Leader in Me day shines spotlight on academic success

The James Ward Elementary School Choir performs “Be The Change” on Friday during the school’s fourth annual Leader in Me Leadership Day. Students celebrated victories in attendance, behavior, and academics through chants and musical performances.

Doris MaricleJefferson Davis Parish Reporter
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JENNINGS — Students at James Ward Elementary School got a chance to show off their leadership skills and share their academic successes Friday with parents, community leaders and other guests during the fourth annual Leader in Me Leadership Day.

The event was an opportunity for students and faculty to show the public what they have been working on and demonstrate skills that will make them future leaders.

“Leadership Day is an opportunity for our school to open its doors to family members and guests and celebrate the great things that are happening with the Leader in Me,” Principal Suzanne Doucet said.

The program puts the spotlights on students and offers staff members the opportunity to showcase their creative ideas, she said.

“Once a school commits to a date for Leadership Day, all sorts of good things begin to happen,” Doucet said. “Hallways start to look more colorful. Students start preparing speeches, songs and skits, and staff members start thinking of their favorite ideas to share.”

The students also celebrated victories in attendance, behavior and academics through chants and musical performances during a morning assembly. Students also shared their success stories in the classroom with visitors during school tours.

“We are here to make good things happen to other people,” second-grader Ella Laughlin said.

The Leader in Me program is based on the seven principles outlined in Steven R. Covey’s book “The 7 Habits of Highly Effective People.”

Doucet said this is the fourth year the school has participated in the program. Next year, the school will be seeking national Leader in Me Lighthouse Status, which means the school will be designated as a model Leader in Me School after a stringent review process in early 2019.

Doucet said the program has helped make a difference in young children’s lives.

“By focusing on leadership, culture and academics in our daily routines, teachers and children are benefitting in their personal lives as they live the seven habits,” she said.

Research is showing that schools now need to provide social/emotional learning opportunities for students who may not have those experiences outside of the classroom, she said.

Second-grader Jazlyn Lewis said the program has taught her how to be kind and how to speak in front of people without being shy.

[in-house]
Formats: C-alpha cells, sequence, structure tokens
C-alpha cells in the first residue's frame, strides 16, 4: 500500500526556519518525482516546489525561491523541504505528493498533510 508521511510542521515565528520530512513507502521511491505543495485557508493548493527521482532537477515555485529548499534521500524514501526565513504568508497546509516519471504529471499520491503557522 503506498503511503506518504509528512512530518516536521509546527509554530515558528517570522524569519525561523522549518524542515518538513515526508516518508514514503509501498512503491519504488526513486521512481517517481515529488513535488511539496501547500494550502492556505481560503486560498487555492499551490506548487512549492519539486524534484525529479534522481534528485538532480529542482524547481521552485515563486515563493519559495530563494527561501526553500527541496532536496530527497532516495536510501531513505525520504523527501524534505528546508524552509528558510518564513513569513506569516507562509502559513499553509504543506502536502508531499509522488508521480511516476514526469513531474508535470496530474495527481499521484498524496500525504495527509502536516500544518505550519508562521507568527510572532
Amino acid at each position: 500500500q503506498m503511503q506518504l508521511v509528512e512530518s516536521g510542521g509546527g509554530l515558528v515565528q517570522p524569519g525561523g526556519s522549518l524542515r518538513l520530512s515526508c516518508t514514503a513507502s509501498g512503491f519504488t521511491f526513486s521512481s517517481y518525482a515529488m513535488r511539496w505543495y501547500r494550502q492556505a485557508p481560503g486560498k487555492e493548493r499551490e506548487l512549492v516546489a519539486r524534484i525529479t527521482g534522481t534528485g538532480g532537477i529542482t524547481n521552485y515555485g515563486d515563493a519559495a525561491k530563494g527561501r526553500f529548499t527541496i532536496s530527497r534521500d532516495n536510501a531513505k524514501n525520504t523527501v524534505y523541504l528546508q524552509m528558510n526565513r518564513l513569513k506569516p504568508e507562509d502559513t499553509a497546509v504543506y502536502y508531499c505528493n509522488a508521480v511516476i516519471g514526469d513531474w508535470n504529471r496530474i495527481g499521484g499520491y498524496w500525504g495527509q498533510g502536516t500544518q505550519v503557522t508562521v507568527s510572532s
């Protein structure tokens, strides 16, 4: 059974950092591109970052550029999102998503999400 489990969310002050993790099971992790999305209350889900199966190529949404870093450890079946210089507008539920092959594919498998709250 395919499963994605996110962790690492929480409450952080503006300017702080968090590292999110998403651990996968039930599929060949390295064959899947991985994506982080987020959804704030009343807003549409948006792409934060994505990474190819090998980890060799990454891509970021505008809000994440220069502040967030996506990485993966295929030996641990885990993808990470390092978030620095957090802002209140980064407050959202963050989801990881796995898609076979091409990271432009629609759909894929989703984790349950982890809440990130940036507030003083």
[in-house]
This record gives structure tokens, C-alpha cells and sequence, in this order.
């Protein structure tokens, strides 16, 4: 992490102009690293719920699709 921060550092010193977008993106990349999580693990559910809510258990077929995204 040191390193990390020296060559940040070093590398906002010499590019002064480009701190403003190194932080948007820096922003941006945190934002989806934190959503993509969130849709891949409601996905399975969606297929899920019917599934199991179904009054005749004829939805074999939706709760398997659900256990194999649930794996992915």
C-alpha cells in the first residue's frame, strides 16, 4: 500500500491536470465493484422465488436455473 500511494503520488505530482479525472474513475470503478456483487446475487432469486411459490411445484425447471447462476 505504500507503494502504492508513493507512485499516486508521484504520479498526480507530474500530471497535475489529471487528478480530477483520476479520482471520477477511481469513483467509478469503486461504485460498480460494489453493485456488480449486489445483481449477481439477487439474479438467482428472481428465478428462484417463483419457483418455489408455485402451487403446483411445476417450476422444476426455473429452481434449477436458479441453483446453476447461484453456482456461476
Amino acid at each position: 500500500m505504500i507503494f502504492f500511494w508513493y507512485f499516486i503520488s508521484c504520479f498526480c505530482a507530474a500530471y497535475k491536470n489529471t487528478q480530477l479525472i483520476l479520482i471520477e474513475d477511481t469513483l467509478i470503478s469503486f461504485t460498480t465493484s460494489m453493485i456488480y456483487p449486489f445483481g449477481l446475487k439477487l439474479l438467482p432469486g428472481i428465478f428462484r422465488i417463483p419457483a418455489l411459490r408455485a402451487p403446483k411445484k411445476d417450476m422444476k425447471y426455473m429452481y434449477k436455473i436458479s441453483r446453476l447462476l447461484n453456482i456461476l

“Leader in Me has taught me how to make new friends, never be bad and be a leader,” first-grader Imri Castille said.

Second-grader Kyson Daniel said the program has taught him how to put first things first. He said he has learned to do his homework before watching television.

Doucet said students are learning to be proactive in their decision-making, make good choices in their lives, and work well with their peers and adults.

“They are learning to be strong leaders capable of leading an assembly of more than 600 people at the tender age of 8,” she said. “As an added bonus, we have seen an improvement in attendance rates and student achievement and a reduction in the number of serious discipline problems. This is definitely a win-win situation for all stakeholders — students, families, teachers, staff and our community.”

Students start each day with a 10-minute lead time session. During this time students are taught the “Seven Habits of Happy Kids,” which is based on Covey’s “Seven Habits of Highly Effective People.”

In addition, students are provided with a student leadership guide workbook. Each grade level covers 38 key concepts around the themes of “Creating a Leadership Classroom, Leading Self, Leading Others and More Ways to Lead.”

Leader in Me principles are also woven into the daily lessons of math and English language arts where appropriate.

Welsh Elementary School Principal Rory Myers was among those observing students in the classroom.

“It’s wonderful to see them be responsible for their own goals and learning and taking ownership of that,” Myers said.

The students also learn to set goals, perform daily tasks, track data, lead activities and work both individually and as a group.